Ikea's gnome advert sparks complaints
An Ikea advert showing gnomes going to war with a couple transforming their garden has received dozens of complaints.
The Advertising Standards Authority (ASA) said 50 people had complained and some found the advert "frightening".
The advert features a couple smashing and kicking gnomes in an attempt to clear them from their garden.
Ikea said the advert was meant to be "light-hearted", and the ASA said it was not going to take action.
The television advert shows a couple being confronted by increasingly angry gnomes as they attempt to clear out the old furniture and ornaments from their garden.
One scene shows a furious gnome standing over the body of his broken friend. The woman finally aims a hose at the combative gnomes and the jet of water smashes them to pieces.
The ASA received complaints that it was "offensive, unsuitable for children, frightening, violent and encouraged emulation and anti-social behaviour".
It said while it always takes complaints seriously, it was "surprised" by the reaction and had no plans to take any action.
"While we appreciated that the ad would not be to everyone's taste, we thought it was clearly fanciful and light-hearted. We also didn't share the view that it would encourage or condone violence or anti-social behaviour and was unlikely to upset children," the authority said.
Peter Wright, Ikea's UK marketing manager, said the campaign was a "light-hearted" way of showing a family breaking away from "the ultimate embodiment of everything that's tired and dreary about British gardens - the garden gnome".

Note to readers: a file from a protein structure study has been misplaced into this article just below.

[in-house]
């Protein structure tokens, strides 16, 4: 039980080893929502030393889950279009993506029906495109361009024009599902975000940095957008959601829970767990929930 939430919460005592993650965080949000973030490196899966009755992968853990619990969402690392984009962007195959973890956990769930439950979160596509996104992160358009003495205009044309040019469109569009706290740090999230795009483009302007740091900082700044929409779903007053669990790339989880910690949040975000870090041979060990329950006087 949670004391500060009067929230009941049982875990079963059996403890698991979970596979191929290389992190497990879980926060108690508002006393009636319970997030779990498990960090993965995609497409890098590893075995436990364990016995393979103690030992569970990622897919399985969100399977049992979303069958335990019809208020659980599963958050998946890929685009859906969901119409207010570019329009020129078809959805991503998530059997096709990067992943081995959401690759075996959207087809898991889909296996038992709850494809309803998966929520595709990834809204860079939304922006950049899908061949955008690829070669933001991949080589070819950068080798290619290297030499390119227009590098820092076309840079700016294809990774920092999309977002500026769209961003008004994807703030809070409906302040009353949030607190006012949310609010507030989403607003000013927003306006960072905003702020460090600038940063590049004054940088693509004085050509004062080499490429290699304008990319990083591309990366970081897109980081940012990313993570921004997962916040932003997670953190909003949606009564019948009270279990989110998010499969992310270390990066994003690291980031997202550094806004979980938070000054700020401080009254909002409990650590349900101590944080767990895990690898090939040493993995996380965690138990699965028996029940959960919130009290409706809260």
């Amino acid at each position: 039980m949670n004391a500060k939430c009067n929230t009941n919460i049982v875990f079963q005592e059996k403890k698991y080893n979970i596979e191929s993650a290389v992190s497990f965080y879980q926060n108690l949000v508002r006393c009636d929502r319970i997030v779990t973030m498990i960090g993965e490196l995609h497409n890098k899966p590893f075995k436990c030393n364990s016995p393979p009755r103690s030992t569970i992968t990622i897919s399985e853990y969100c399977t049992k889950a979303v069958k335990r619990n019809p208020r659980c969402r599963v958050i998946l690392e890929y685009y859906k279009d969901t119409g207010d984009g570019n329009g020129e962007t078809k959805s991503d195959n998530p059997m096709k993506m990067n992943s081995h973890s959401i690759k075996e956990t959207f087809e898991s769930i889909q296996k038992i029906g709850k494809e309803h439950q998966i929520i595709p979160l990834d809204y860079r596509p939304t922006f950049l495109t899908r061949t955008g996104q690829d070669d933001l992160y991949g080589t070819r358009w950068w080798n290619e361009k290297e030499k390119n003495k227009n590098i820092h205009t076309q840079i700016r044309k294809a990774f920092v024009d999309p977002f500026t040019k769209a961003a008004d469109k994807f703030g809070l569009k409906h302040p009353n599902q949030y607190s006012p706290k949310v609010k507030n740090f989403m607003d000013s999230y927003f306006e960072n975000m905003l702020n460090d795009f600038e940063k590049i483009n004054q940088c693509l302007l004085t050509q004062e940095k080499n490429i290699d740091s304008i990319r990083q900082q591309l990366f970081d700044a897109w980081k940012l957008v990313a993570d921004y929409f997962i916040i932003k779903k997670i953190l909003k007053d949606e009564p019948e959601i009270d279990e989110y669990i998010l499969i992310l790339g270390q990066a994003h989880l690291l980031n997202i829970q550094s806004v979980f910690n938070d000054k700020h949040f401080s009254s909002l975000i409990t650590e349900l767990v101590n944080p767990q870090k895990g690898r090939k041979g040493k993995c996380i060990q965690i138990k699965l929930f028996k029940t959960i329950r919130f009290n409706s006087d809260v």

Mr Wright said he was pleased the ASA has taken a similar view.
"We can confirm no gnomes were harmed in the making of the advert, thanks to the brave stunt doubles and some clever post production," he added.
The Swedish furniture chain does not sell garden gnomes and has no plans to start.
The complaints come as the highest echelon of British gardening, the Royal Horticultural Society (RHS), put the humble gnome back on the map.
For its centenary year, the RHS lifted a century-old ban on gnomes at this year's Chelsea Flower Show.
A spokeswoman told the BBC: "There's no animosity towards gnomes. There has always been a ban on brightly coloured mythical creatures because we want horticulture to be the main feature of the display and want people to focus on it."
As part of its fundraising efforts to highlight careers in horticulture, the RHS is auctioning a series of gnomes painted by celebrities such as Elton John, Joanna Lumley, Lily Allen and Dame Helen Mirren.
The lifting of the ban prompted retailer John Lewis to stock up on gnomes for the first time.
The Homebase chain said it had noticed a "growing trend" for gnomes since the Chelsea Flower Show and was introducing a new range. The company said it had always stocked gnomes as they were "consistently popular".